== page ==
Trust-based working hours and mobile working remain possible under the new regulations.

Trust-based working hours are a flexible working model in which employees can decide for themselves when to start and end their contractually agreed working hours. The recording of maximum working hours and rest periods does not stand in the way of such a working model.

Nevertheless, for the “trust-based working time” model, this means in practice that there will be more control and a weaker trust component in future. Although you as an employer can agree with your employees that they will not be strictly monitored, employees with trust-based working hours must also record their actual working hours. As an employer, you must nevertheless check whether the statutory provisions on working hours (maximum working hours, rest periods) are being complied with.

The same applies to mobile working and working from home: the new regulations apply regardless of the place of work and must be observed with regard to maximum working hours and rest periods. However, the Federal Ministry of Labor and Social Affairs is planning a new legal framework for mobile work, which is expected to be presented next year.

Recording working time: Employee and employer obligations

But what do the changes mean in concrete terms for you, your company and your employees?

As an employer, you are initially responsible for ensuring that

  1. The applicable laws are complied with: To (re)organize your company in such a way that the working hours of employees are fully documented (the obligation arises directly from Section 3 (2) No. 1 of the Occupational Health and Safety Act).
  2. When recording working time, you must actually record the position, start, duration and end of the working time.
  3. The mere provision of a time recording system is not sufficient. You must note the exact time when work started and ended: a general note that an employee has worked eight hours and taken a 30-minute break is not sufficient.
  4. You don’t have to do the time recording alone: You can assign time recording to your employees individually. However, you must set guidelines, such as preparing a document in which your employees can enter their working hours.
  5. As an employer, you must check whether the working hours are documented. You must not rely on the fact that all working hours have been entered correctly. The focus here is on the possibility of subsequently checking whether the maximum working hours have been complied with.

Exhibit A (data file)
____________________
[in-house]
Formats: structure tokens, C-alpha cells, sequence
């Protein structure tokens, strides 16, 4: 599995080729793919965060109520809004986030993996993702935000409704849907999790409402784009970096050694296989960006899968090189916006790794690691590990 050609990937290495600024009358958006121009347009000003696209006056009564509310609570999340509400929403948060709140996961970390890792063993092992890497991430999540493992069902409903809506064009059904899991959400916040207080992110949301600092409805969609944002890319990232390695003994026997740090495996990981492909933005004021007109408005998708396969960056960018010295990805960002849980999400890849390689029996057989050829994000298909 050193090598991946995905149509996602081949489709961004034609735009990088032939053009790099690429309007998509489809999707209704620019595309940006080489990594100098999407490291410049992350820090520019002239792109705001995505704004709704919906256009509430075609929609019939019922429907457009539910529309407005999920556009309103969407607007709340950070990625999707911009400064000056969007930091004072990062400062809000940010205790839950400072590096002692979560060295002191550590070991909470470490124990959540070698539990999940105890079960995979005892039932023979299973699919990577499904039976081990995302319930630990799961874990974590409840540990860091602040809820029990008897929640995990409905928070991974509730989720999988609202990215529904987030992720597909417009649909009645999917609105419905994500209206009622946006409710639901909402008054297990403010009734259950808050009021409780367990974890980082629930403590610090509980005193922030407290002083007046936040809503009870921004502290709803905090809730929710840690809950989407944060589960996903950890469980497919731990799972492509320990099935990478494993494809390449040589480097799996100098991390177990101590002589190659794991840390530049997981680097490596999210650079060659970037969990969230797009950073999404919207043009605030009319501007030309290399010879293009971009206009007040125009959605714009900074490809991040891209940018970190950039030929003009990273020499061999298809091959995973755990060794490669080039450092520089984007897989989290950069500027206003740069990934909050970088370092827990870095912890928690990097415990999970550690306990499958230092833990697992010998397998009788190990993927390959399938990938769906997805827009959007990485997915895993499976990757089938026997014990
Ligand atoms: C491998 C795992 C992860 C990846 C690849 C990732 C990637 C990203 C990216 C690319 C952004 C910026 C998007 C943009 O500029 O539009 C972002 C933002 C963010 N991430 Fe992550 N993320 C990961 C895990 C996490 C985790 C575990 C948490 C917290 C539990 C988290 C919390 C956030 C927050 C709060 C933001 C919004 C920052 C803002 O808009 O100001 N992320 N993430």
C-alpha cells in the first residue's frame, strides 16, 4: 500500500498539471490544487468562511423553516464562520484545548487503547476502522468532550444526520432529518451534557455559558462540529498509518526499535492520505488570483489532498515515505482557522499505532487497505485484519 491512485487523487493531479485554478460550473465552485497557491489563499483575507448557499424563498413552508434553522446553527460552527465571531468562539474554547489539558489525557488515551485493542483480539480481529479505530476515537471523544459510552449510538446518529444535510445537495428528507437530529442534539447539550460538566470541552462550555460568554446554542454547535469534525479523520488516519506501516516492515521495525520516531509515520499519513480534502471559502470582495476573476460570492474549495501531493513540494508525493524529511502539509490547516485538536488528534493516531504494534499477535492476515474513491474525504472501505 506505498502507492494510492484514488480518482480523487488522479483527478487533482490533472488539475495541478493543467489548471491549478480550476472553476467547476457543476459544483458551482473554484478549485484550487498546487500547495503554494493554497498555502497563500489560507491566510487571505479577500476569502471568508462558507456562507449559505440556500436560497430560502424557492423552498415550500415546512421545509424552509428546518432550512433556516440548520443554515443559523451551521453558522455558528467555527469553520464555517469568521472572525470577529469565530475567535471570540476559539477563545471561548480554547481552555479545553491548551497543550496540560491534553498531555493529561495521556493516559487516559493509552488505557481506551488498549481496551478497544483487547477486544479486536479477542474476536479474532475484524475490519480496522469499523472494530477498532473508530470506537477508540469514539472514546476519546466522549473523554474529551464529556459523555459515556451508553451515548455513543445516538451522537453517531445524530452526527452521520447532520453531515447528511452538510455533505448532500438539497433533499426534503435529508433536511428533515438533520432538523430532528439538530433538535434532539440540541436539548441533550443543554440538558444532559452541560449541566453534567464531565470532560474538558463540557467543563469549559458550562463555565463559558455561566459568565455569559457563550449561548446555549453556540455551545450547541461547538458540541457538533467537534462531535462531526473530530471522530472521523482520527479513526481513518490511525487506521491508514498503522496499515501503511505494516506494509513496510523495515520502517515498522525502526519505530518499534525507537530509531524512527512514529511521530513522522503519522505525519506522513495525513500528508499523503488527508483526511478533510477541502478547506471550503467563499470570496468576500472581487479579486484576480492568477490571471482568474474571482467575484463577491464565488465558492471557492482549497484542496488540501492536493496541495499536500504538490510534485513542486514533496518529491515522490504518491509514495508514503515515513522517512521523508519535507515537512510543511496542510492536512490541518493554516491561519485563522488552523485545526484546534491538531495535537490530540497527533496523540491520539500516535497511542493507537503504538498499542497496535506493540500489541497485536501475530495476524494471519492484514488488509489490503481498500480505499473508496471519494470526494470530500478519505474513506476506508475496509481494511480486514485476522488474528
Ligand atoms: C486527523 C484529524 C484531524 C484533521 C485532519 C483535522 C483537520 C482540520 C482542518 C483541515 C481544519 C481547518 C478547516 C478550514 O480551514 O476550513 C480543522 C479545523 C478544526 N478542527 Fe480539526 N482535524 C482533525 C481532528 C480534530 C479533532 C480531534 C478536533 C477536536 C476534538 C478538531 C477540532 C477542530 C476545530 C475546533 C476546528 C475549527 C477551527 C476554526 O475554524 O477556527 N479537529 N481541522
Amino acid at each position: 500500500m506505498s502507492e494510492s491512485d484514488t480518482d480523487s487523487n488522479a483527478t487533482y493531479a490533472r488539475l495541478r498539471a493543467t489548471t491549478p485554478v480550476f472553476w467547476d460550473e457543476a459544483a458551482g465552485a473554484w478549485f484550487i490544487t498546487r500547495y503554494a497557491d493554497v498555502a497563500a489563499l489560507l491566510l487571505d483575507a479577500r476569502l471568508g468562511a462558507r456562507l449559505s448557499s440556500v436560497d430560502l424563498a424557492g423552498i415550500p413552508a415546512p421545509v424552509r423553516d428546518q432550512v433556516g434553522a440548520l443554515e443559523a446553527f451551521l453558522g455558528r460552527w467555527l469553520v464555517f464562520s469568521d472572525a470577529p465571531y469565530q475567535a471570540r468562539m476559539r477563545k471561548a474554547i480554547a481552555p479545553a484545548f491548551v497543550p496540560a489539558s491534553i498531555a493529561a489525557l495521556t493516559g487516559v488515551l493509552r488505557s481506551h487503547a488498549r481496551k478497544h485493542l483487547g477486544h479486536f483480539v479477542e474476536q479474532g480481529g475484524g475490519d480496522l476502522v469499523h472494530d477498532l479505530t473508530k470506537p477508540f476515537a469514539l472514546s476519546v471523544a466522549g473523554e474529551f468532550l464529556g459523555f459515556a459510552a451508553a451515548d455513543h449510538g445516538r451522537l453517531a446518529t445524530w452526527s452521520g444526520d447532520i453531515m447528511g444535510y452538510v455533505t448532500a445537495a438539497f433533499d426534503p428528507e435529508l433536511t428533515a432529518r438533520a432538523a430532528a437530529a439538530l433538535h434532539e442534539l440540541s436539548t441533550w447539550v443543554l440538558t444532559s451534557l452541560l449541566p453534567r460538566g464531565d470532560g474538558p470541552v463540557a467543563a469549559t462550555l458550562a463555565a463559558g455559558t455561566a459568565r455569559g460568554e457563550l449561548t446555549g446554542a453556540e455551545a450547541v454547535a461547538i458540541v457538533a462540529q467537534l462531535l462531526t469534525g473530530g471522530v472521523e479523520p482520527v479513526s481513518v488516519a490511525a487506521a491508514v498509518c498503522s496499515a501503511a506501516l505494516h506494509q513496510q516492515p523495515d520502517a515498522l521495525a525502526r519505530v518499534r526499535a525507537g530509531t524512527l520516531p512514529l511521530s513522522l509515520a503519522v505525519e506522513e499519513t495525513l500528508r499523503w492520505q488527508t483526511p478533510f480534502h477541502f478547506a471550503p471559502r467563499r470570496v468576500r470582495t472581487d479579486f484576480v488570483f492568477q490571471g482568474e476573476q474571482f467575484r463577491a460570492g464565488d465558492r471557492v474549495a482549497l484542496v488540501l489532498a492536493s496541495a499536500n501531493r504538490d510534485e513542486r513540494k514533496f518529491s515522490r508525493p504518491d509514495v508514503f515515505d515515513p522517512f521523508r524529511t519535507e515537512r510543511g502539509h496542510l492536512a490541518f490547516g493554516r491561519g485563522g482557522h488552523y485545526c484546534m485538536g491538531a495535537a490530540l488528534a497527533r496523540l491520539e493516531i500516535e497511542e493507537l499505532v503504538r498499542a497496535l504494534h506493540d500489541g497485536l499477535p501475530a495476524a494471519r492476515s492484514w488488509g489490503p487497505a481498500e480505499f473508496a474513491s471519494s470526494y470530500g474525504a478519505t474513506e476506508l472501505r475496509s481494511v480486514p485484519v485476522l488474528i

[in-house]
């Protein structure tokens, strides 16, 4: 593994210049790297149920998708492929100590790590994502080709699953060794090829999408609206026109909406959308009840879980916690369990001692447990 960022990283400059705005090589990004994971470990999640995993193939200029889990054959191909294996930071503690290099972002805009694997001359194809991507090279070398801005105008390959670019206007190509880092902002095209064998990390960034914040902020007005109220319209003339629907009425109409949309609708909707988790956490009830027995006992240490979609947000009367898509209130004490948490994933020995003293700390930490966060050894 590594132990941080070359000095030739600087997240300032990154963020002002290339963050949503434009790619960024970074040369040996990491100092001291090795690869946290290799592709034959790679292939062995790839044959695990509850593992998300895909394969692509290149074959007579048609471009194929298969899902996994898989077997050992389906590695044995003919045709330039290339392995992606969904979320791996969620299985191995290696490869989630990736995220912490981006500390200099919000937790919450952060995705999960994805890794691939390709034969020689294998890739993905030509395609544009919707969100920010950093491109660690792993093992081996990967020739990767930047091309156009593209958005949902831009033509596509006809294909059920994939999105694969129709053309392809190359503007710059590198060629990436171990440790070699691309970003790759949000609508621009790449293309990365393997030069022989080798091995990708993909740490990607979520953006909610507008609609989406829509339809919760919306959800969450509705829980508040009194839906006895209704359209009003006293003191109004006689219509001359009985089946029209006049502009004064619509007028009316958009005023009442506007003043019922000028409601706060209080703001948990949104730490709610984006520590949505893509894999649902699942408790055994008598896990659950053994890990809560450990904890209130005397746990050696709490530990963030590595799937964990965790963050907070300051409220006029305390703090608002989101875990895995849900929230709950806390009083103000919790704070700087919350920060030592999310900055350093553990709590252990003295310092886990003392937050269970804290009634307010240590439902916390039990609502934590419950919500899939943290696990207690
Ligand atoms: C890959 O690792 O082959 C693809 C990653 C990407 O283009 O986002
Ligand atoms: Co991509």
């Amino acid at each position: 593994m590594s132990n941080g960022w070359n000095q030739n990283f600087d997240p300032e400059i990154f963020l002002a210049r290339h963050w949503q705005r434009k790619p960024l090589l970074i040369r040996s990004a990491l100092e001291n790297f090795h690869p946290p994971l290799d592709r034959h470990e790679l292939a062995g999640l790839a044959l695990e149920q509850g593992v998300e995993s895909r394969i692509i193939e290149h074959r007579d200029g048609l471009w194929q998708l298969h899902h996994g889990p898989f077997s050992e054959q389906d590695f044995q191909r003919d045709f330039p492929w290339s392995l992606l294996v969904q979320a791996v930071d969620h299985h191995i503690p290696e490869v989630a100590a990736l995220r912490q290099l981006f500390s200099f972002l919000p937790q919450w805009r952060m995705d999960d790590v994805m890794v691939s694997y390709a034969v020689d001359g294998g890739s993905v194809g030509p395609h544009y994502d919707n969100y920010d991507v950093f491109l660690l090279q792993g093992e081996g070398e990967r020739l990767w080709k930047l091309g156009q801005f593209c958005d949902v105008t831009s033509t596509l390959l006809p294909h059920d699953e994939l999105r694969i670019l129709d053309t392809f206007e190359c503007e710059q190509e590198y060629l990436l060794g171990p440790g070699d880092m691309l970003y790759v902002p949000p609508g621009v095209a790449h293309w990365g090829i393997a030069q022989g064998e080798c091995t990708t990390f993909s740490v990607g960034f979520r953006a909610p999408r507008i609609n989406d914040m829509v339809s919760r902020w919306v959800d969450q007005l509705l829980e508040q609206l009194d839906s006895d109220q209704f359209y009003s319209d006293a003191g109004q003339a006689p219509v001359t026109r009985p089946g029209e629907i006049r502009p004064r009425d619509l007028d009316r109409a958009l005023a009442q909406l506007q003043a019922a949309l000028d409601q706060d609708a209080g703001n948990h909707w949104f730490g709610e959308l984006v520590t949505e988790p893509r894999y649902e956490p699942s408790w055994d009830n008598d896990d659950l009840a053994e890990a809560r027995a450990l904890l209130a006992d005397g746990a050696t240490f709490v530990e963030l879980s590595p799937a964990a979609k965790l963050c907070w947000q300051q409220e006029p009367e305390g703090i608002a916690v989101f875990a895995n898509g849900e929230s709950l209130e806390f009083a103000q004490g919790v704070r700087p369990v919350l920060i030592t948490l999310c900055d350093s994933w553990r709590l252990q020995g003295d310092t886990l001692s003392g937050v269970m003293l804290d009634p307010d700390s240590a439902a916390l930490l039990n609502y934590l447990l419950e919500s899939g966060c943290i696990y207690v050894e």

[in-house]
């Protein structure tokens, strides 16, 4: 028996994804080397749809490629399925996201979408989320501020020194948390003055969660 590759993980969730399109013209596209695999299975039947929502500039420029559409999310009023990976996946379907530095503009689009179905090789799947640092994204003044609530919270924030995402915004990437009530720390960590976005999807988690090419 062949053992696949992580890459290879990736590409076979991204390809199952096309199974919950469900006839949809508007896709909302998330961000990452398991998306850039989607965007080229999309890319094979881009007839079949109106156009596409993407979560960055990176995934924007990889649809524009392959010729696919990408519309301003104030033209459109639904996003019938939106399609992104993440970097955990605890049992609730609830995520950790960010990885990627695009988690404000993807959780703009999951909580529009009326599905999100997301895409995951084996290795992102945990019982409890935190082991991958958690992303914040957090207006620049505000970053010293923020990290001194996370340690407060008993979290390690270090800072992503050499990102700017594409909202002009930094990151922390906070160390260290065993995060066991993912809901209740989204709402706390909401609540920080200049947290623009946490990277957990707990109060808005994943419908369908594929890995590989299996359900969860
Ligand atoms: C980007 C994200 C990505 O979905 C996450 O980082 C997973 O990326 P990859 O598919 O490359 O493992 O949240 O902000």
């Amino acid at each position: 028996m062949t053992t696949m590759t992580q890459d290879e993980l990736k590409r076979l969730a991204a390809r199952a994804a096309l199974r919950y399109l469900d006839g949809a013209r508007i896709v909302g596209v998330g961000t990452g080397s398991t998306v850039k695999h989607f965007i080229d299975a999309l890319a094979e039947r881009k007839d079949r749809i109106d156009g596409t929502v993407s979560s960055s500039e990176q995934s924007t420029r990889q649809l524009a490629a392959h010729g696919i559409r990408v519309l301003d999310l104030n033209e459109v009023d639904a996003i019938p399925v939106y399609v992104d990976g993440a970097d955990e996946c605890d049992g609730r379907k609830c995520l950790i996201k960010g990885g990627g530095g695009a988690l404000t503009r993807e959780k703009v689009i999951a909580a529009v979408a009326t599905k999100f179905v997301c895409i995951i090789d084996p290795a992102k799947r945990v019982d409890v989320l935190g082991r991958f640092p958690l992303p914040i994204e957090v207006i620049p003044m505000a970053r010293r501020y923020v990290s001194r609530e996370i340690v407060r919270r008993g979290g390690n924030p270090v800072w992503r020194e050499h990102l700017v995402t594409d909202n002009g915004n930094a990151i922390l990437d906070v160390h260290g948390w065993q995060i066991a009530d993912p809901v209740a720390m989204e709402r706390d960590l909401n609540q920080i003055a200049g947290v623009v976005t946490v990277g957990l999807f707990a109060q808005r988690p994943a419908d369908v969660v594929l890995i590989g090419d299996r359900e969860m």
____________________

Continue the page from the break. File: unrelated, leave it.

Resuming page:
6. You must also set up time recording for mini-jobbers.
  7. According to the BAG, the way in which you check the time recording is up to you, as long as it meets the above requirements.
  8. Attention: The Federal Ministry of Labor and Social Affairs has published a draft law that includes some proposals for implementing the BAG’s decision. In particular, the potential obligation to implement time recording electronically. In order to reorganise your company with foresight, it is advisable to find out to what extent your company could implement electronic working time recording.

Outlook: concrete legal framework for recording working time?

The reasons for the decision of the Federal Labor Court were published on December 3, 2022. However, the specific consequences for the legislator still need to be examined. An initial draft bill from the Federal Ministry of Labor and Social Affairs states the following:

  • The start, end and duration of working hours must be recorded electronically. This also applies to business telephone calls or e-mails outside of working hours.

An electronic working time recording system must meet several requirements:

  1. It must guarantee the safety and health protection of employees.
  2. It must comply with the legal regulations on data protection.
  3. It must enable the electronic recording of working times on a daily basis.
  • Employers, supervisors or employees must document the time.
  • Employers must inform employees about the recording on request.
  • Exceptions apply, for example, to small businesses with up to ten employees who can record the time manually.

The obligation to record working hours already exists in accordance with case law. However, the draft law has not yet come into force. The draft provides for soft transitional periods for the changeover to electronic working time recording:

  • 1 year from 250 employees
  • 2 years for less than 250 employees
  • 5 years for less than 50 employees
  • Time recording in paper form remains sufficient for 10 employees and less.

Conclusion:

The new regulations on recording working time are already applicable law and must be implemented by German employers. It is particularly important to ensure that not only the provision of a system for recording working time is mandatory, but also its actual use. Time recording is part of occupational health and safety and is to be recorded electronically according to draft legislation from the Federal Ministry of Labor and Social Affairs. However, there are also some exceptions for small businesses.